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Cop Shot By Gang Member Thankful For Those Who Helped Save His Life

Fremont police officer Todd Young, who was nearly killed by a Decoto gang member last year, gave his first interview Friday after his assailant was sentenced to life in prison.

Bay City News Service


Oakland — Fremont police Officer Todd Young, who nearly died after he was shot by a gang member in Oakland last year, said Friday that he's thankful to the many people who helped save his life.

In his first interview since he was shot by Decoto Nortenos member at 2009 Auseon Ave. near Bancroft Avenue in East Oakland at about 2:30 p.m. on Aug. 27, 2010, Young first thanked Officer Eric Tang, his partner on the Southern Alameda County Major Crimes task force, who was with him when he tried to arrest Barrientos on a warrant for threatening his ex-girlfriend with a gun two weeks earlier.

Young, who was shot twice in his pelvis, also thanked Dr. Javid Sadjadi and the staff at Highland Hospital in Oakland, where he spent 51 days before he was finally allowed to go home to continue his physical therapy and recovery.

In addition, Young, who turned 41 on Thursday and spoke to reporters after Barrientos, a 21-year-old Union City man, was sentenced to life in prison today, thanked the many people who donated blood to help him replace the large amount of blood he lost while being treated and undergoing numerous surgeries.

And he thanked the thousands of people around the country who sent him letters of support as well as news reporters who did stories on his struggles.

Alameda County Superior Court Judge Jeffrey Horner, who sentenced Barrientos, said Young was losing more blood than doctors could replace and doctors "were terrified" that he would die.

Horner said Young's "life was hanging by a thread" and quoted a section of a poem by 17th Century British author and statesman Andrew Marvell in which Marvell wrote "time's winged chariot was hurrying near."

Horner said Young survived "but at a terrible cost" because he has had to undergo many surgeries and endure "an enormous amount of pain."

Horner said Young's future as a police officer "is as yet uncertain" but he told Young "my prediction is you will make it" because of what he said is the officer's strength and resolve.

Young said that he in fact hopes to return to work next summer after taking six months to recover from surgery on his abdomen next month.

Young said that even though he was the victim in the shooting, gangs in the Fremont and Union City have threatened his life and have spray-painted graffiti with his name.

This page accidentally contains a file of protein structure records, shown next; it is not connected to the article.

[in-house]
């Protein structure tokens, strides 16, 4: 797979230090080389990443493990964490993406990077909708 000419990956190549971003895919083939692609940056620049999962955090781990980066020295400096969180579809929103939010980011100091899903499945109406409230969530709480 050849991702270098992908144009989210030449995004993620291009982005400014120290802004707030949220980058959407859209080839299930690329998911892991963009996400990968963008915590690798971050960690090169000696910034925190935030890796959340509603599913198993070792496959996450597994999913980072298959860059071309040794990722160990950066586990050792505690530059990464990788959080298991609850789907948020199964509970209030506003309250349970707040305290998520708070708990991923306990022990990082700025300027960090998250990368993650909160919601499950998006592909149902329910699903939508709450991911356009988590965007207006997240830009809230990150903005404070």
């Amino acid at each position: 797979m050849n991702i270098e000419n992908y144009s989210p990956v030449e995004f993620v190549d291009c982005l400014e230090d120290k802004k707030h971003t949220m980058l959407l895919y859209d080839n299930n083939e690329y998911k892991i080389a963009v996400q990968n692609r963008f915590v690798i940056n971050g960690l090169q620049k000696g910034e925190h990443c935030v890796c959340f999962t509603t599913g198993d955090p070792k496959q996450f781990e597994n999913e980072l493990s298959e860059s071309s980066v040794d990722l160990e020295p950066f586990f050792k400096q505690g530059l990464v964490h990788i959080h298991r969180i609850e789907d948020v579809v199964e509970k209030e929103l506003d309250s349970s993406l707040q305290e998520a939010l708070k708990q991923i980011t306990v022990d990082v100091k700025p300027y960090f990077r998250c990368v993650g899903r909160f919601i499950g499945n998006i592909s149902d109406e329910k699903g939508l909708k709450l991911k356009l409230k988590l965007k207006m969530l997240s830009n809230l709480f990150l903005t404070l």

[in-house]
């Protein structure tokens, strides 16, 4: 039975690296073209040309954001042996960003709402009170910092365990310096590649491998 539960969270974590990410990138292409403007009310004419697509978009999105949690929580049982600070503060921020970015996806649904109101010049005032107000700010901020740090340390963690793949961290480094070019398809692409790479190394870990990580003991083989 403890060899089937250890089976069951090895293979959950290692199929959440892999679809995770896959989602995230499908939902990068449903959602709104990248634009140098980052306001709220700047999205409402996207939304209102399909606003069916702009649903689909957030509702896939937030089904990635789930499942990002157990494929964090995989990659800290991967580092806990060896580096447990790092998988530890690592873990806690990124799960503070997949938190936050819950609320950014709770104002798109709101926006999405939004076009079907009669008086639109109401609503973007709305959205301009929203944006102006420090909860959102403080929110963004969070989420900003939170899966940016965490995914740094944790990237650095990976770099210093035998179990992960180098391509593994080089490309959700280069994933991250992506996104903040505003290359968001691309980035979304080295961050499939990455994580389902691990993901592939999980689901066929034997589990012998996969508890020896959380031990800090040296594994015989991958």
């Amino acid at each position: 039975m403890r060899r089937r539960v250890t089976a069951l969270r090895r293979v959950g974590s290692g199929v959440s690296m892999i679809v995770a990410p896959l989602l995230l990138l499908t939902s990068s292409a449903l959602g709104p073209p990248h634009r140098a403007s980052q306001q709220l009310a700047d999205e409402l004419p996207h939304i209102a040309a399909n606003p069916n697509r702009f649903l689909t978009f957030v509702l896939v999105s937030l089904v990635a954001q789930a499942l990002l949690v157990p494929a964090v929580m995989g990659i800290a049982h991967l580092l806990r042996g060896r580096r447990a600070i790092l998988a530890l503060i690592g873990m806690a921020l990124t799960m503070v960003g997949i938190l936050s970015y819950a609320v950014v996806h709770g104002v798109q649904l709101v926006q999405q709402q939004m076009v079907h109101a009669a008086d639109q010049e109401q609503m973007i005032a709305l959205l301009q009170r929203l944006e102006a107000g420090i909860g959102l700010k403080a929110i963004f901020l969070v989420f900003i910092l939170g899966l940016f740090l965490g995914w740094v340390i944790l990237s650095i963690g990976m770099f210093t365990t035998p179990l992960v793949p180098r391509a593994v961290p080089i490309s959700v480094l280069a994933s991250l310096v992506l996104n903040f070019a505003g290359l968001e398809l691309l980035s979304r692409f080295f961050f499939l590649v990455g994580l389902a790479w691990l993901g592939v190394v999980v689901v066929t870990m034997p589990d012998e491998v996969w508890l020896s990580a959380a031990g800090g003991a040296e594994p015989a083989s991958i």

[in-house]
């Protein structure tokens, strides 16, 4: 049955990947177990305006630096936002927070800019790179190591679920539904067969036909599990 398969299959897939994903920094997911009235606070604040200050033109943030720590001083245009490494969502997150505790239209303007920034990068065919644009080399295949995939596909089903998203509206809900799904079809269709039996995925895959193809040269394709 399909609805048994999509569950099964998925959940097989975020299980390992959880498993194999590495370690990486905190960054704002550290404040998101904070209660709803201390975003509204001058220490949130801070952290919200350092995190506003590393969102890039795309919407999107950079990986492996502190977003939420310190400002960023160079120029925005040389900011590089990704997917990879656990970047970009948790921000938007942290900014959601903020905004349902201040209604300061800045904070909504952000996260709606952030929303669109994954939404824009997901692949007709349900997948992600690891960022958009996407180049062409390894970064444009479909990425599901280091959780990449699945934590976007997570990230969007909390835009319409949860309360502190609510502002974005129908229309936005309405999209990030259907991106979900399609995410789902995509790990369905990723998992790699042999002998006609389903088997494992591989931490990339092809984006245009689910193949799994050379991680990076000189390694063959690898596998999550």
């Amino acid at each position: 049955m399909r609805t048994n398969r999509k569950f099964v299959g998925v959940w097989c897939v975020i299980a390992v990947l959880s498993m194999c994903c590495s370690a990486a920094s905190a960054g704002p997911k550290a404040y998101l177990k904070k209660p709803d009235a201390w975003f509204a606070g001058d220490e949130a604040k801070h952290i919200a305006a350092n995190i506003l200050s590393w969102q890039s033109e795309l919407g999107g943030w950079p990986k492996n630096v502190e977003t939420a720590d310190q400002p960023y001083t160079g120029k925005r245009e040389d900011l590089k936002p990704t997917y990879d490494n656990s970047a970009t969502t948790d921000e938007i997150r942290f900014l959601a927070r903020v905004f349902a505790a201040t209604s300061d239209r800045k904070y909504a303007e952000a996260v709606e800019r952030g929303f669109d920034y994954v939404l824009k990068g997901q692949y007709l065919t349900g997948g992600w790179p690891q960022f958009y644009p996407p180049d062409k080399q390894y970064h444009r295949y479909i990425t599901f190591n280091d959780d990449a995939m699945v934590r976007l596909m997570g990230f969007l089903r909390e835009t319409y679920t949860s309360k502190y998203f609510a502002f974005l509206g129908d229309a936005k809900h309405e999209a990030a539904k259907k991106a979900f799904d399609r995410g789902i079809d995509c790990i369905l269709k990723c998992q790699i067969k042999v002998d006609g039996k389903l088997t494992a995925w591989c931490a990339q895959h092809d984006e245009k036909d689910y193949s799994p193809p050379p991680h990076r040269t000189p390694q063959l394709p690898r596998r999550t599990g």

But he said, "They're not going to intimidate me" and "I refuse to let those guys terrorize the community."

Young said that although he's grateful to the doctors who saved his life, "I hate hospitals" and he went back to his home to begin his recovery last year instead of going to a rehabilitation center that had been recommended to him.

Young said he weighed 196 pounds when he was shot last year but he dropped to 130 pounds while he was in the hospital. He's now back up to 190 pounds, he said.

In predicting that Young will return to work as a police officer, Horner said, "The citizens of this community need you and men and women like you to protect us and keep us safe."

Prosecutor John Brouhard said the shooting incident "is a reminder to us that we owe a debt of gratitude to police officers who risk their lives to try to protect our community from gang violence."

Mona Taplin December 17, 2011 at 02:52 AM
Even those of us who have never met Officer Young are thankful to everyone who participated in saving his life. We also are thankful that he had the strength and will to fight this mighty battle for life, Gang members still are making threats? I can't help but wish that Barrientos will smarten up and explain to his comrades that prison is no picnic, and urge them to turn their lives around. Andrew Barrientos, who caused so much pain and suffering to officer Young and his famiily as well as to his own family. Hasn't this suffering gone far enough yet?
Sunil Sethi December 18, 2011 at 04:44 PM
Glad to know he's doing better. The kids needs to figure out that they're going to be wasting their lives by joining a gang. They need to start being educated sooner about how to achieve things in life.
Mona Taplin December 18, 2011 at 06:01 PM
Maybe seeing a movie about an actual days life in prison would help. Start the movie when prisoners have to get up, show every minute of their daily lives until they go to bed at night. Never a minute when they aren't being supervised by armed guards. Maybe getting a close look at the not so private room with iron bars they live in 24/7 might help discourage a few from joining gangs. I doubt very much if anything will change the minds of those young thugs already armed with guns, knives and baseball bats and dozens of friends willing to retaliate if anyone makes a move against them.
jessica December 19, 2011 at 08:40 PM
I would like to write Officer Young a letter. Do you know where I can get an address or email?
Benjamin Horner December 20, 2011 at 12:24 AM
I'm sure you could send him a card or letter care-of the Fremont Police Department, 2000 Stevenson Blvd, Fremenot, CA 94537-5007
Benjamin Horner December 20, 2011 at 12:25 AM
I really CAN spell!! It's FREMONT...not Fremenot!! Ben Horner/UCPD.

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